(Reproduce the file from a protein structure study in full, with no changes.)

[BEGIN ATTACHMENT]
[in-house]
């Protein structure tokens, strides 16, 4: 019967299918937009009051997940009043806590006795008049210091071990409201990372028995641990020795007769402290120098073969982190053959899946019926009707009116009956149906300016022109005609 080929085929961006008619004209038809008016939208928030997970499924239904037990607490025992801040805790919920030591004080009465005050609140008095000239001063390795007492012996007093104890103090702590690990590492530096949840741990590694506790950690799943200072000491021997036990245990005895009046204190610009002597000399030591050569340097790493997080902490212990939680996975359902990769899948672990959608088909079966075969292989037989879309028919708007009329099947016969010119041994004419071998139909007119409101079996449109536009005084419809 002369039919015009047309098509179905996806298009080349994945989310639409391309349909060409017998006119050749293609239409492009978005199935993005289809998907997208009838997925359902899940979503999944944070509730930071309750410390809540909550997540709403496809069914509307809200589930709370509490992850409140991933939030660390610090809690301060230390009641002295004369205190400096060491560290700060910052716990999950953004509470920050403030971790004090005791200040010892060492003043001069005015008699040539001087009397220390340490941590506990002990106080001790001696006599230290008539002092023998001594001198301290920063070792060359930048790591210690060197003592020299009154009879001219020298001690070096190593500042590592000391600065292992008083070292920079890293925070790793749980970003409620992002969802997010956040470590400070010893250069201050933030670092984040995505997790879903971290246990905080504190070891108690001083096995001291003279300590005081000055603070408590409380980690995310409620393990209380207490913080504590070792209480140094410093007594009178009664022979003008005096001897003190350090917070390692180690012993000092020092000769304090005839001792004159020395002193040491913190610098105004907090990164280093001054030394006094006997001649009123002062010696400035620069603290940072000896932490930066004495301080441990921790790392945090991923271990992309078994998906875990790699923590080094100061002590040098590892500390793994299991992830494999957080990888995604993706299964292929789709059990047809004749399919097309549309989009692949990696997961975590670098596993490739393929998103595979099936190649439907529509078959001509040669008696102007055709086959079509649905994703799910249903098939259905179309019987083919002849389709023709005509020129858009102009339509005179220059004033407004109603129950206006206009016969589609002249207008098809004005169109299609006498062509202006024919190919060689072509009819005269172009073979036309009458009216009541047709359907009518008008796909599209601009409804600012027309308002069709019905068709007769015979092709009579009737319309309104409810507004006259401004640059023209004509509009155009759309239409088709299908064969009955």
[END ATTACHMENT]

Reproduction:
[in-house]
């Protein structure tokens, strides 16, 4: 019967299918937009009051997940009043806590006795008049210091071990409201990372028995641990020795007769402290120098073969982190053959899946019926009707009116009956149906300016022109005609 080929085929961006008619004209038809008016939208928030997970499924239904037990607490025992801040805790919920030591004080009465005050609140008095000239001063390795007492012996007093104890103090702590690990590492530096949840741990590694506790950690799943200072000491021997036990245990005895009046204190610009002597000399030591050569340097790493997080902490212990939680996975359902990769899948672990959608088909079966075969292989037989879309028919708007009329099947016969010119041994004419071998139909007119409101079996449109536009005084419809 002369039919015009047309098509179905996806298009080349994945989310639409391309349909060409017998006119050749293609239409492009978005199935993005289809998907997208009838997925359902899940979503999944944070509730930071309750410390809540909550997540709403496809069914509307809200589930709370509490992850409140991933939030660390610090809690301060230390009641002295004369205190400096060491560290700060910052716990999950953004509470920050403030971790004090005791200040010892060492003043001069005015008699040539001087009397220390340490941590506990002990106080001790001696006599230290008539002092023998001594001198301290920063070792060359930048790591210690060197003592020299009154009879001219020298001690070096190593500042590592000391600065292992008083070292920079890293925070790793749980970003409620992002969802997010956040470590400070010893250069201050933030670092984040995505997790879903971290246990905080504190070891108690001083096995001291003279300590005081000055603070408590409380980690995310409620393990209380207490913080504590070792209480140094410093007594009178009664022979003008005096001897003190350090917070390692180690012993000092020092000769304090005839001792004159020395002193040491913190610098105004907090990164280093001054030394006094006997001649009123002062010696400035620069603290940072000896932490930066004495301080441990921790790392945090991923271990992309078994998906875990790699923590080094100061002590040098590892500390793994299991992830494999957080990888995604993706299964292929789709059990047809004749399919097309549309989009692949990696997961975590670098596993490739393929998103595979099936190649439907529509078959001509040669008696102007055709086959079509649905994703799910249903098939259905179309019987083919002849389709023709005509020129858009102009339509005179220059004033407004109603129950206006206009016969589609002249207008098809004005169109299609006498062509202006024919190919060689072509009819005269172009073979036309009458009216009541047709359907009518008008796909599209601009409804600012027309308002069709019905068709007769015979092709009579009737319309309104409810507004006259401004640059023209004509509009155009759309239409088709299908064969009955």